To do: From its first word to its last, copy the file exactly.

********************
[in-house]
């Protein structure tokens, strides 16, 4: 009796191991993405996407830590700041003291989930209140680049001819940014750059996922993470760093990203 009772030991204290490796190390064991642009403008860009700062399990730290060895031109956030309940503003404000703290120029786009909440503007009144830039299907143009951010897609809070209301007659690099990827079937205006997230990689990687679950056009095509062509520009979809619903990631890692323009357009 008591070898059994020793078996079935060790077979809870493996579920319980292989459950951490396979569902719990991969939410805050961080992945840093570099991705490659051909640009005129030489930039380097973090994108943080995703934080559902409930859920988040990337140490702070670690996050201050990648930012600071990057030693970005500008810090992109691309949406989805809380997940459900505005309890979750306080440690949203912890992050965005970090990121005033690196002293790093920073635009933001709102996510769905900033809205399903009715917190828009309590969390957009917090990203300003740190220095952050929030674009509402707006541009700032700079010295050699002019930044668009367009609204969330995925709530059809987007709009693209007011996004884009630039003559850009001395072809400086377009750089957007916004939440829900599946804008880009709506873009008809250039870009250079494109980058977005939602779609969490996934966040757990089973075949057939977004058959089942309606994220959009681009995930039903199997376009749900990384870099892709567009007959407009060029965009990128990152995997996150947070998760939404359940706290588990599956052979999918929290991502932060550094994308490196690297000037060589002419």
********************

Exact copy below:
[in-house]
């Protein structure tokens, strides 16, 4: 009796191991993405996407830590700041003291989930209140680049001819940014750059996922993470760093990203 009772030991204290490796190390064991642009403008860009700062399990730290060895031109956030309940503003404000703290120029786009909440503007009144830039299907143009951010897609809070209301007659690099990827079937205006997230990689990687679950056009095509062509520009979809619903990631890692323009357009 008591070898059994020793078996079935060790077979809870493996579920319980292989459950951490396979569902719990991969939410805050961080992945840093570099991705490659051909640009005129030489930039380097973090994108943080995703934080559902409930859920988040990337140490702070670690996050201050990648930012600071990057030693970005500008810090992109691309949406989805809380997940459900505005309890979750306080440690949203912890992050965005970090990121005033690196002293790093920073635009933001709102996510769905900033809205399903009715917190828009309590969390957009917090990203300003740190220095952050929030674009509402707006541009700032700079010295050699002019930044668009367009609204969330995925709530059809987007709009693209007011996004884009630039003559850009001395072809400086377009750089957007916004939440829900599946804008880009709506873009008809250039870009250079494109980058977005939602779609969490996934966040757990089973075949057939977004058959089942309606994220959009681009995930039903199997376009749900990384870099892709567009007959407009060029965009990128990152995997996150947070998760939404359940706290588990599956052979999918929290991502932060550094994308490196690297000037060589002419």